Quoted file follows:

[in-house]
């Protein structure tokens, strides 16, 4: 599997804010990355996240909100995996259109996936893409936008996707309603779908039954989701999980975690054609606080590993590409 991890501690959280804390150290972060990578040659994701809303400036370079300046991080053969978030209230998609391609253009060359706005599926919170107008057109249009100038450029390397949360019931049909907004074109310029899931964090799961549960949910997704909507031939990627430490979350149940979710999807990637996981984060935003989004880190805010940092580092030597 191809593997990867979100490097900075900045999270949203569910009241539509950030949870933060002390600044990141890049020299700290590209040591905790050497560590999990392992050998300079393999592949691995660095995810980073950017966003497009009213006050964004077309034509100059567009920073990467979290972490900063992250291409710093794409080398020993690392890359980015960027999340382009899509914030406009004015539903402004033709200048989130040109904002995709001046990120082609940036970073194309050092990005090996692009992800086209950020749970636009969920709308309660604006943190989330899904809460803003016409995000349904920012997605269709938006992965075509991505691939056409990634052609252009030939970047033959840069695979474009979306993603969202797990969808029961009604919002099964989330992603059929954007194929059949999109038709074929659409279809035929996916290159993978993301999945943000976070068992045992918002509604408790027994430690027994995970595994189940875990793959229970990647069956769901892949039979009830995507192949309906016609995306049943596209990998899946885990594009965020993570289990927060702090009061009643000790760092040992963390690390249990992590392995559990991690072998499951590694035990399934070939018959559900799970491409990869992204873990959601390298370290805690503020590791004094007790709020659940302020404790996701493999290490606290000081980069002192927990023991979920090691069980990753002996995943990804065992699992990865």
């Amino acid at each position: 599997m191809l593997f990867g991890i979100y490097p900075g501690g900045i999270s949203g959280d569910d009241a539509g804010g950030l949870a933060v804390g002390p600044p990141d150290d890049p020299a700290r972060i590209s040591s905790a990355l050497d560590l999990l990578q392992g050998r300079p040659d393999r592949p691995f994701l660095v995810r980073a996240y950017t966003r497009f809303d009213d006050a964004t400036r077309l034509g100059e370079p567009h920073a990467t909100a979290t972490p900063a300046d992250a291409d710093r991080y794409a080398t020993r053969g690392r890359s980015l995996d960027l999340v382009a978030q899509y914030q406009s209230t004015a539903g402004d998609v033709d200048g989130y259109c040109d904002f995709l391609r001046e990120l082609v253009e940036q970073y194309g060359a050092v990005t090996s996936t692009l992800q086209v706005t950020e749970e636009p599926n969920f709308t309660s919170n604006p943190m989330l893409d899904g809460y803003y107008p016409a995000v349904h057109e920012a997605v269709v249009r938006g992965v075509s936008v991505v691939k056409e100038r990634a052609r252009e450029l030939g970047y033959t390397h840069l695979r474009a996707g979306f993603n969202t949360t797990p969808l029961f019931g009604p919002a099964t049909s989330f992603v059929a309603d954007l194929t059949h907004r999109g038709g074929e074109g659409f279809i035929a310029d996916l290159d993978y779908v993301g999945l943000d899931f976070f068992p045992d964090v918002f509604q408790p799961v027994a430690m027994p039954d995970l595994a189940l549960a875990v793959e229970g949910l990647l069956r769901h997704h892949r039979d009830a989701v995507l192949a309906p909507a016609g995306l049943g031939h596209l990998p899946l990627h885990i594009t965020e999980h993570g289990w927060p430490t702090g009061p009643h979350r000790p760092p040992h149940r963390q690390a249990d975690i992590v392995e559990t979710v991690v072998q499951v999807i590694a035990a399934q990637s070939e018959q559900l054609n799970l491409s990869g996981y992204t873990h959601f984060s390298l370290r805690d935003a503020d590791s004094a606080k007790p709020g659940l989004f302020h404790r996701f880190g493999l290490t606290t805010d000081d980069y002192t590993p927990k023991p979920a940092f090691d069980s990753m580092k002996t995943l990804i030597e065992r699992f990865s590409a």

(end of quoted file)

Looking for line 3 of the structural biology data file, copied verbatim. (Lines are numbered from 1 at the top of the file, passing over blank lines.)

């Amino acid at each position: 599997m191809l593997f990867g991890i979100y490097p900075g501690g900045i999270s949203g959280d569910d009241a539509g804010g950030l949870a933060v804390g002390p600044p990141d150290d890049p020299a700290r972060i590209s040591s905790a990355l050497d560590l999990l990578q392992g050998r300079p040659d393999r592949p691995f994701l660095v995810r980073a996240y950017t966003r497009f809303d009213d006050a964004t400036r077309l034509g100059e370079p567009h920073a990467t909100a979290t972490p900063a300046d992250a291409d710093r991080y794409a080398t020993r053969g690392r890359s980015l995996d960027l999340v382009a978030q899509y914030q406009s209230t004015a539903g402004d998609v033709d200048g989130y259109c040109d904002f995709l391609r001046e990120l082609v253009e940036q970073y194309g060359a050092v990005t090996s996936t692009l992800q086209v706005t950020e749970e636009p599926n969920f709308t309660s919170n604006p943190m989330l893409d899904g809460y803003y107008p016409a995000v349904h057109e920012a997605v269709v249009r938006g992965v075509s936008v991505v691939k056409e100038r990634a052609r252009e450029l030939g970047y033959t390397h840069l695979r474009a996707g979306f993603n969202t949360t797990p969808l029961f019931g009604p919002a099964t049909s989330f992603v059929a309603d954007l194929t059949h907004r999109g038709g074929e074109g659409f279809i035929a310029d996916l290159d993978y779908v993301g999945l943000d899931f976070f068992p045992d964090v918002f509604q408790p799961v027994a430690m027994p039954d995970l595994a189940l549960a875990v793959e229970g949910l990647l069956r769901h997704h892949r039979d009830a989701v995507l192949a309906p909507a016609g995306l049943g031939h596209l990998p899946l990627h885990i594009t965020e999980h993570g289990w927060p430490t702090g009061p009643h979350r000790p760092p040992h149940r963390q690390a249990d975690i992590v392995e559990t979710v991690v072998q499951v999807i590694a035990a399934q990637s070939e018959q559900l054609n799970l491409s990869g996981y992204t873990h959601f984060s390298l370290r805690d935003a503020d590791s004094a606080k007790p709020g659940l989004f302020h404790r996701f880190g493999l290490t606290t805010d000081d980069y002192t590993p927990k023991p979920a940092f090691d069980s990753m580092k002996t995943l990804i030597e065992r699992f990865s590409a």